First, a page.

This year’s construction contract will be canceled, and materials already purchased for the project will be used for other projects. To date, about $39,415 of the planned $176,250 project has been expended, but much of the work will be applicable when the master plan improvements are completed. The construction of the proposed master plan improvements in 2020 and 2021 will cost about $2 million.

 

Terrace Park Improvements to Be Discussed at Wednesday News Conference

What: News conference to provide an update regarding planned improvements at Terrace Park

When: Wednesday, June 29, 2016 11 a.m.

Where: City Hall Commission Room 224 West Ninth Street

Who: Don Kearney, Director of Parks and Recreation

Why: Construction of master plan improvements at Terrace Park were to be completed in multiple phases, with the first phase to construct a monument sign, accessible pathways, and a centennial marker recognizing the 100-year history of the park to take place this year. Recently, the Board of Historic Preservation determined the construction plans would have an adverse effect on the historic property. Come to the news conference to learn more about the next steps for Terrace Park improvements.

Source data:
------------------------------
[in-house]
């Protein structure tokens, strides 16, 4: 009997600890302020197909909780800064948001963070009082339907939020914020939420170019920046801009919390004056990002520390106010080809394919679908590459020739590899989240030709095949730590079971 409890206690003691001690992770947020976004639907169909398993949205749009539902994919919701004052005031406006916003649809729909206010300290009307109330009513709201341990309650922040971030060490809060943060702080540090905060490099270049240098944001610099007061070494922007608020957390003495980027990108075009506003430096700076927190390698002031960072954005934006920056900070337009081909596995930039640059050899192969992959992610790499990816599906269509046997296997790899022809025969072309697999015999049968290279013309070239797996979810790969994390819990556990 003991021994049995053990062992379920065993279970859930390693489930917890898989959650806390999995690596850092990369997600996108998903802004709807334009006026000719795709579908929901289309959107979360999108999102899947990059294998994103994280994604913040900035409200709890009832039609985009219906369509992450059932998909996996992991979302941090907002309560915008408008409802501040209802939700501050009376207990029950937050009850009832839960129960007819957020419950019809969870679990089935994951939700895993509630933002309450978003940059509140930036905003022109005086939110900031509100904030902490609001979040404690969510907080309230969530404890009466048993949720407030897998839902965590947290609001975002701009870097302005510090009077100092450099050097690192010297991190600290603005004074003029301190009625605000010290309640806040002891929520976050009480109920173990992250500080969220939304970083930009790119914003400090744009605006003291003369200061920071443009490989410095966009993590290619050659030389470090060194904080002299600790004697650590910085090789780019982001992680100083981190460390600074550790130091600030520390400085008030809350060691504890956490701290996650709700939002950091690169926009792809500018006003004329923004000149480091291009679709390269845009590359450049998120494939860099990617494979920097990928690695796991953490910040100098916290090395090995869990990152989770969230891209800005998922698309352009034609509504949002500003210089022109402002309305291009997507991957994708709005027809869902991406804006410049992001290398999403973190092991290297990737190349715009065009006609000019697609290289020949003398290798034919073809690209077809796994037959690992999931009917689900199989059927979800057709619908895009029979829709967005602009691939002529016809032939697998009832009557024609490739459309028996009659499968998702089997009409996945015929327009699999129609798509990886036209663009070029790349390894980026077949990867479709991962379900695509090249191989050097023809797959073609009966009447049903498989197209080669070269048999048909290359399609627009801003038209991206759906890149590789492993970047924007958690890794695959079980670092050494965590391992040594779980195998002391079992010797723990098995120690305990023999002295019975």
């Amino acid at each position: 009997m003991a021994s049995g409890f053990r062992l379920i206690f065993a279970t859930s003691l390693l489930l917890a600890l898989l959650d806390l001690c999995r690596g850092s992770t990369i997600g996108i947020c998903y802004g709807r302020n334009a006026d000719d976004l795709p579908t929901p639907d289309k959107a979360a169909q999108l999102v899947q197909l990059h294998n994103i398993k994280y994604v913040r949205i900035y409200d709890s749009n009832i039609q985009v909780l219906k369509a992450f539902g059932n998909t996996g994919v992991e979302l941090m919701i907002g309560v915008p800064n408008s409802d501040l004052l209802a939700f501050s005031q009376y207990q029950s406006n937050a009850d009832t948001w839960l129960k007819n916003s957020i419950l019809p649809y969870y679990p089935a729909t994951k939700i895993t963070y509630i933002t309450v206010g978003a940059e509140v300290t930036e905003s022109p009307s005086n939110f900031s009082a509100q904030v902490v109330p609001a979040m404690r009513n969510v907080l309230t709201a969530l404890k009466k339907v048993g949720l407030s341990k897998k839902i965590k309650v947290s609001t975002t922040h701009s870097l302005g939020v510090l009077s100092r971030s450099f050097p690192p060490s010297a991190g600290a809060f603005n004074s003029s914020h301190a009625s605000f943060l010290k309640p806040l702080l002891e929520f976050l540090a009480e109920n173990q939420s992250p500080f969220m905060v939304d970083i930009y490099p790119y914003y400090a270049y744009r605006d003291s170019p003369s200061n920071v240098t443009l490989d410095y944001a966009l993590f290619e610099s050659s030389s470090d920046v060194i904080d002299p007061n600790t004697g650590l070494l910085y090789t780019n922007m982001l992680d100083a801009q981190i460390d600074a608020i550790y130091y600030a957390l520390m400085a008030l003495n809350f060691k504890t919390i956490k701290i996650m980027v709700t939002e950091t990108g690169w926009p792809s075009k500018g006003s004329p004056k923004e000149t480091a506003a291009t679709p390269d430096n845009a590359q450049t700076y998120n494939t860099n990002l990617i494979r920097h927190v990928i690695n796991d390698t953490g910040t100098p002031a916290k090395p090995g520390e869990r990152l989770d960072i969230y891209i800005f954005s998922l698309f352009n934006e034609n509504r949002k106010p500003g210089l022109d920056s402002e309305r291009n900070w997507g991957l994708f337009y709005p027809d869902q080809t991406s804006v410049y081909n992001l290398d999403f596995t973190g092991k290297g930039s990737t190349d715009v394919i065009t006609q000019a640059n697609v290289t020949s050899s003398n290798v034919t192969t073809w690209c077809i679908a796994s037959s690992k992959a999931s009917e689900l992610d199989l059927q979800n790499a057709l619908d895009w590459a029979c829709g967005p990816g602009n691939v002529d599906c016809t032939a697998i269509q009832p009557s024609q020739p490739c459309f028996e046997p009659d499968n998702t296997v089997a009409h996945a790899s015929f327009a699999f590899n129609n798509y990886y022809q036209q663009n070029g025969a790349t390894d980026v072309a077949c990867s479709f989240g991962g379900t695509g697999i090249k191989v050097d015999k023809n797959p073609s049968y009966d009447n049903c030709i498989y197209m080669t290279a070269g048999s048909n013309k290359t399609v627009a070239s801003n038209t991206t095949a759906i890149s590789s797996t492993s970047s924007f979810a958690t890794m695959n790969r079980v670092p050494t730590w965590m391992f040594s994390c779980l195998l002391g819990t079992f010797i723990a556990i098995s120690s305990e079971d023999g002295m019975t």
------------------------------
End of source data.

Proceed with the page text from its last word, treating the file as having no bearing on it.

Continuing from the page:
UPDATE: Public Open House of Indoor Aquatic Center TODAY!

5:30 at Spellerberg Park, 26th & Western Avenue.

We went with our camera and were not allowed in because they claimed that SF Construction has control of the site, and we are NOT media. We got the excuses part on video. We will be posting soon.

Inn Indoor Pool 400

NOT the new Spellerberg Indoor pool.

Chair of the Sioux Falls Board of Historic Preservation writes a letter of clarification

Dixie Hieb lays out the job of the board, and what their decisions ultimately mean in reference to Terrace Park;

I have complete confidence that our City’s Parks Department and Confluence, the landscape architecture firm involved with the project, will develop a plan that both improves accessibility and protects the historic integrity of Terrace Park. I believe the planning and approval process is an opportunity to serve both of these goals, but characterizing the process as a battle between opposing groups serves only to undermine these goals. All of the parties involved care deeply about Terrace Park, and together we will find solutions that maintain the historical character of the park for generations to come.